<scheme>://<username>:<password>@<host>:<port>/<path>?<query>#<fragment>
scheme
  • http, ftp, etc.
  • separated from the rest of the url by :
username and password
  • common in ftp, not so much in http
host
  • can be a domain name or an IP address
  • identifies the server machine we're trying to access
port
  • tells us what network port a particular application on the machine we're connecting to is listening on. 
  • for http, the default port assumed is 80, for https it is 443.
path
  • separated from the url components by /
  • tells us where on the server machine a resource lives. 
query
  • preferred way to send some parameters to the server
  • key=value pairs, separated from the rest of the url by ?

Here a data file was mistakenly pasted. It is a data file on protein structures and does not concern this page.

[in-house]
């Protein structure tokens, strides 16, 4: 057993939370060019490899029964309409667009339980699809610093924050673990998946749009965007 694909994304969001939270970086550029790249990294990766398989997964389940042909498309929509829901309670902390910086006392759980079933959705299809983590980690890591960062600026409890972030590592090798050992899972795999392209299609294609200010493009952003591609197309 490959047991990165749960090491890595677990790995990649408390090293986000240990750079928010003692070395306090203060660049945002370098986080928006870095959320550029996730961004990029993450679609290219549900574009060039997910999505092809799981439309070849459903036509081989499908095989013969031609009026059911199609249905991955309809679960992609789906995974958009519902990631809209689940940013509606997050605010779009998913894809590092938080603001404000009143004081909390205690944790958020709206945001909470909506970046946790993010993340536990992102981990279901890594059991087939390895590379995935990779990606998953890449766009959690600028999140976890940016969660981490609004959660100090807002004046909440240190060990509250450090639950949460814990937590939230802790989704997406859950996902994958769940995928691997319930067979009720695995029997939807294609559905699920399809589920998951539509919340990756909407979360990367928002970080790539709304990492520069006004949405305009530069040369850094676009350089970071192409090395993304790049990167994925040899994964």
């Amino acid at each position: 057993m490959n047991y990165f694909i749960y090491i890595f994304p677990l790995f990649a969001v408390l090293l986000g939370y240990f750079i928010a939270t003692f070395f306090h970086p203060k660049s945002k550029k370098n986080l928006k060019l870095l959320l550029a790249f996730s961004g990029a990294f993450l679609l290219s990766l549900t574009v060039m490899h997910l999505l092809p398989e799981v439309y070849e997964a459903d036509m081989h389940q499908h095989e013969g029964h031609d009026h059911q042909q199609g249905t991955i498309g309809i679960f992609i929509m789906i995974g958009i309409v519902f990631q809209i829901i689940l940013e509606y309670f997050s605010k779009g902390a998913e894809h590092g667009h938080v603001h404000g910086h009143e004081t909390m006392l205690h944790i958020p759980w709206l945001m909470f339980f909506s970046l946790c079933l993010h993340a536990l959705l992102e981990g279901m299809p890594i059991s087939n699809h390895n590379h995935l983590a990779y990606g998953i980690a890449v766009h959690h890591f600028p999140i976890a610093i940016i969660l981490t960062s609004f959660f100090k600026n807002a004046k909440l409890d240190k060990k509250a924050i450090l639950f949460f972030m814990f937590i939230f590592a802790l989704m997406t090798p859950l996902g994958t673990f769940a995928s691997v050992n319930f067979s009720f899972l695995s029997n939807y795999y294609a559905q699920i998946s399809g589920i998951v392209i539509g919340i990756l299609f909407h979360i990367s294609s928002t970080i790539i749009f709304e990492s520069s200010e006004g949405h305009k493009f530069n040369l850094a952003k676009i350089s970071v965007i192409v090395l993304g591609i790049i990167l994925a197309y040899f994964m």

• separated from each other by &
fragment
  • usually used to link to a particular section of an html document
  • separated from the rest of the url with a #
For example,
https://www.akshaykhot.com/some/crazy/path.html?param1=foo&param2=bar
Special Characters:
  • characters that have special meaning within a url are known as reserved characters, 
  • ; / ? : @ & = + $ ,
  • If a url is likely to contain one of these characters, it should be escaped before being included in the url. 
  • To url encode/escape a character we simply append its ascii hex value to the % character. 
  • url encoding of " " is %20
  • a url should always be in its encoded form. 
  • each part of the url must be encoded separately
  • don't encode a completely constructed url
absolute vs relative urls
  • if a url contains a scheme, e.g. http then it is an absolute url.
  • relative url is always interpreted relative to another url, known as a base url.